A long Saturday of rallies may start in New Zealand, where the Occupy Auckland Facebook page provides links recommending "suitable clothing ... a sleeping bag, a tent, food" -- but, in a family-friendly spirit, strictly no drugs or alcohol.

Asian authorities and businesses may have less to fear, since most of their economies are still growing strongly.

Tracking across the time zones, through towns large and small ("Occupy Norwich!" reads a website from the picturesque English city), the New York example has also prompted calls for similar occupations in dozens of U.S. cities from Saturday.

In Houston, protesters plan to tap into anger at big oil companies. As the world's day ends, hardy souls will be marching in Fairbanks. "We will be obeying traffic lights," insist the authors of, and they "will be dressed warm."

History suggests such actions are unlikely, of themselves, to change the world. As one anonymous poster at writes, "Fleshing out ideas into living reality has always been the bugbear of radical politics." And while anger at corporate greed is widespread, there are plenty of voters who would agree with the Australian who posted on the OccupySydney site that those marching will be "the lazy, the paranoid, the confused."

But some analysts do see a potential for political change.

Jeff Madrick, a prominent economics writer, speaks warmly of the serious and reasonable debate he found at Zuccotti Park. Revolutions may be rare, but the protests could push lawmakers to act on some of the demands, he said last week: "It may begin to change public opinion enough to give Congress, people in Washington, the courage of their own convictions."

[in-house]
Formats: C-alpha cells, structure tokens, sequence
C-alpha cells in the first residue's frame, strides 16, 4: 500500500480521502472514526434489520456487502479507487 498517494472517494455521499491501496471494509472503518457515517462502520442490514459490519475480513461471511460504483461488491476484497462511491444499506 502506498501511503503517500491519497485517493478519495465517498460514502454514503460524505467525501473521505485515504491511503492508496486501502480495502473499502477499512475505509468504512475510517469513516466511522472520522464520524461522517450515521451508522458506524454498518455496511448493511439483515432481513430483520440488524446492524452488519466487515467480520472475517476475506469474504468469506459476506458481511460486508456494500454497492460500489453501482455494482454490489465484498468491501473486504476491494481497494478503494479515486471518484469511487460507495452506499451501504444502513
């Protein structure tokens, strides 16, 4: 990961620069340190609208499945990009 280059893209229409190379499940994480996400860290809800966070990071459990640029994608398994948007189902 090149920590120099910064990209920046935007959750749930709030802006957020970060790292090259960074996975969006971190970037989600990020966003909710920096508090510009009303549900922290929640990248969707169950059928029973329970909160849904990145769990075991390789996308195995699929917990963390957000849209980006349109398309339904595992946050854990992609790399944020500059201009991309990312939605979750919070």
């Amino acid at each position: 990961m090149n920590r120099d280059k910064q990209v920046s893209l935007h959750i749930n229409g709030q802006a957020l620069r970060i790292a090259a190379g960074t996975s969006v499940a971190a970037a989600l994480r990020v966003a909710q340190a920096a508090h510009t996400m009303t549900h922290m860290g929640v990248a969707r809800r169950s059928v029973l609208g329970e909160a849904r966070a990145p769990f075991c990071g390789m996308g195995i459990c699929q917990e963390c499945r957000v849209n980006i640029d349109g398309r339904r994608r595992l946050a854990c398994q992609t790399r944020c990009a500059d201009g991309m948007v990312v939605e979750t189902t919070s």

Punjab leads in crimes against women

The Punjab left far behind the other provinces in incidents of violence against women as the highest number of rape cases have been reported in the province, National Assembly was informed on Thursday.

On a calling attention notice moved by MNA Yasmeen Rahman, Advisor to Prime Minister on Human Rights Mustafa Nawaz Khokhar told the house that in year 2010, 2,581 rape cases were reported in Punjab followed by Sindh with 290 and Balochistan 33.

‘No rape case was reported in Khyber Pakhtunkhwa during the year under review’, Khokhar said. However hastened to add that this might be due to cultural restrictions in the KPK society of not registering these cases.

Advisor to premier pointed out that Punjab also recorded highest number of murder cases in 2010 as 6,242 murder were reported in the province whereas number of reported murder cases came to 3,290 in Sindh, 2,501 in KPK and Balochistan 54.

Advisor further revealed that cases of abduction and kidnapping for ransom incidents were also highest in the Punjab, however he didn’t provide the data of these crimes.

Khokhar maintained that government is fully cognizant of the situation viz-a-viz the human rights situation but deplored that provinces have failed to play their due role to check the violation of human rights and women rights.